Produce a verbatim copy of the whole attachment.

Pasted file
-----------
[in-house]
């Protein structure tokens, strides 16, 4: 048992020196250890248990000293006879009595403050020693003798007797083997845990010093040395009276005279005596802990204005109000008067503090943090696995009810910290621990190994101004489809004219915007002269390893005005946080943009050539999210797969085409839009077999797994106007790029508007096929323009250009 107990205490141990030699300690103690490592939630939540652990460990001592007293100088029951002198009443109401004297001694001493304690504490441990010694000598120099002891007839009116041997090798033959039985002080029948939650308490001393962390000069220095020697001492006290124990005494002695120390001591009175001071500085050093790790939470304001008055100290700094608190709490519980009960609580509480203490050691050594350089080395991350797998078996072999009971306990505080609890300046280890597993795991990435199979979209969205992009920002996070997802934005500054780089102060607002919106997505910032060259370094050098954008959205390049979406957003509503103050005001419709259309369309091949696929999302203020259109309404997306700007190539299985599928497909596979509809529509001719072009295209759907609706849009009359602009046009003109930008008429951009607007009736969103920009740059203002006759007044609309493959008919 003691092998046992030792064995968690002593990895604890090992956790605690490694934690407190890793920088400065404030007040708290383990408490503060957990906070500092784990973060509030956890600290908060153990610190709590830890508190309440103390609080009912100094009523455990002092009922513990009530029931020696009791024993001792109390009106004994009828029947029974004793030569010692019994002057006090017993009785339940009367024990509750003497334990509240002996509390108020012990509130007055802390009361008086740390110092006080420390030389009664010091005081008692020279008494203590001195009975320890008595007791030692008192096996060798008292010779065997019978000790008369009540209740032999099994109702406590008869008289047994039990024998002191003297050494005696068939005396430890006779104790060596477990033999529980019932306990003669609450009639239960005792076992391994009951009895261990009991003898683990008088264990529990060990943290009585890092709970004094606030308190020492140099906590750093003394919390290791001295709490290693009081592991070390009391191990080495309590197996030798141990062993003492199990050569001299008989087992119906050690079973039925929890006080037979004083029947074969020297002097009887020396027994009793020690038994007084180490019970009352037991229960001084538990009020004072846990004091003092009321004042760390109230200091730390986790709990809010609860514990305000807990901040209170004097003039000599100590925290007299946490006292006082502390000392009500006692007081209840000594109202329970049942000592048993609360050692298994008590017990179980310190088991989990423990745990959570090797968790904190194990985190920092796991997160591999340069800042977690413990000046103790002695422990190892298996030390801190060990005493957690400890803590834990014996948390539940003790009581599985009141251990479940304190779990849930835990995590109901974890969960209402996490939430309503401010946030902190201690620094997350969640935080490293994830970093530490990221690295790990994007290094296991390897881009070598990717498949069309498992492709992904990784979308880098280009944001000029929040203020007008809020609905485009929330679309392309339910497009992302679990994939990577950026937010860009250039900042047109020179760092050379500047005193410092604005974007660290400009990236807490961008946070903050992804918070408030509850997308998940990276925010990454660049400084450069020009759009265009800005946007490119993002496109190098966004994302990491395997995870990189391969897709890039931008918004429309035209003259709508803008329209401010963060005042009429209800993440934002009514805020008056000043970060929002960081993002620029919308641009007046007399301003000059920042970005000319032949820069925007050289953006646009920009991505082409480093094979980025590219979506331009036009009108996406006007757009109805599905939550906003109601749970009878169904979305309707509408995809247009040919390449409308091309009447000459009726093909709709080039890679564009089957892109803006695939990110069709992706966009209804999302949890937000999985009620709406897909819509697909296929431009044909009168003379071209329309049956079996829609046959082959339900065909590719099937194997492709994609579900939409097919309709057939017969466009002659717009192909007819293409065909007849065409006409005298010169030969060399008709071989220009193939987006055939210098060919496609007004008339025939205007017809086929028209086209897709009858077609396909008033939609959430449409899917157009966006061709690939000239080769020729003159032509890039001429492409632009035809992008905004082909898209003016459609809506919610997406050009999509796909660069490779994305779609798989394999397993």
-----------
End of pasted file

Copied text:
[in-house]
């Protein structure tokens, strides 16, 4: 048992020196250890248990000293006879009595403050020693003798007797083997845990010093040395009276005279005596802990204005109000008067503090943090696995009810910290621990190994101004489809004219915007002269390893005005946080943009050539999210797969085409839009077999797994106007790029508007096929323009250009 107990205490141990030699300690103690490592939630939540652990460990001592007293100088029951002198009443109401004297001694001493304690504490441990010694000598120099002891007839009116041997090798033959039985002080029948939650308490001393962390000069220095020697001492006290124990005494002695120390001591009175001071500085050093790790939470304001008055100290700094608190709490519980009960609580509480203490050691050594350089080395991350797998078996072999009971306990505080609890300046280890597993795991990435199979979209969205992009920002996070997802934005500054780089102060607002919106997505910032060259370094050098954008959205390049979406957003509503103050005001419709259309369309091949696929999302203020259109309404997306700007190539299985599928497909596979509809529509001719072009295209759907609706849009009359602009046009003109930008008429951009607007009736969103920009740059203002006759007044609309493959008919 003691092998046992030792064995968690002593990895604890090992956790605690490694934690407190890793920088400065404030007040708290383990408490503060957990906070500092784990973060509030956890600290908060153990610190709590830890508190309440103390609080009912100094009523455990002092009922513990009530029931020696009791024993001792109390009106004994009828029947029974004793030569010692019994002057006090017993009785339940009367024990509750003497334990509240002996509390108020012990509130007055802390009361008086740390110092006080420390030389009664010091005081008692020279008494203590001195009975320890008595007791030692008192096996060798008292010779065997019978000790008369009540209740032999099994109702406590008869008289047994039990024998002191003297050494005696068939005396430890006779104790060596477990033999529980019932306990003669609450009639239960005792076992391994009951009895261990009991003898683990008088264990529990060990943290009585890092709970004094606030308190020492140099906590750093003394919390290791001295709490290693009081592991070390009391191990080495309590197996030798141990062993003492199990050569001299008989087992119906050690079973039925929890006080037979004083029947074969020297002097009887020396027994009793020690038994007084180490019970009352037991229960001084538990009020004072846990004091003092009321004042760390109230200091730390986790709990809010609860514990305000807990901040209170004097003039000599100590925290007299946490006292006082502390000392009500006692007081209840000594109202329970049942000592048993609360050692298994008590017990179980310190088991989990423990745990959570090797968790904190194990985190920092796991997160591999340069800042977690413990000046103790002695422990190892298996030390801190060990005493957690400890803590834990014996948390539940003790009581599985009141251990479940304190779990849930835990995590109901974890969960209402996490939430309503401010946030902190201690620094997350969640935080490293994830970093530490990221690295790990994007290094296991390897881009070598990717498949069309498992492709992904990784979308880098280009944001000029929040203020007008809020609905485009929330679309392309339910497009992302679990994939990577950026937010860009250039900042047109020179760092050379500047005193410092604005974007660290400009990236807490961008946070903050992804918070408030509850997308998940990276925010990454660049400084450069020009759009265009800005946007490119993002496109190098966004994302990491395997995870990189391969897709890039931008918004429309035209003259709508803008329209401010963060005042009429209800993440934002009514805020008056000043970060929002960081993002620029919308641009007046007399301003000059920042970005000319032949820069925007050289953006646009920009991505082409480093094979980025590219979506331009036009009108996406006007757009109805599905939550906003109601749970009878169904979305309707509408995809247009040919390449409308091309009447000459009726093909709709080039890679564009089957892109803006695939990110069709992706966009209804999302949890937000999985009620709406897909819509697909296929431009044909009168003379071209329309049956079996829609046959082959339900065909590719099937194997492709994609579900939409097919309709057939017969466009002659717009192909007819293409065909007849065409006409005298010169030969060399008709071989220009193939987006055939210098060919496609007004008339025939205007017809086929028209086209897709009858077609396909008033939609959430449409899917157009966006061709690939000239080769020729003159032509890039001429492409632009035809992008905004082909898209003016459609809506919610997406050009999509796909660069490779994305779609798989394999397993």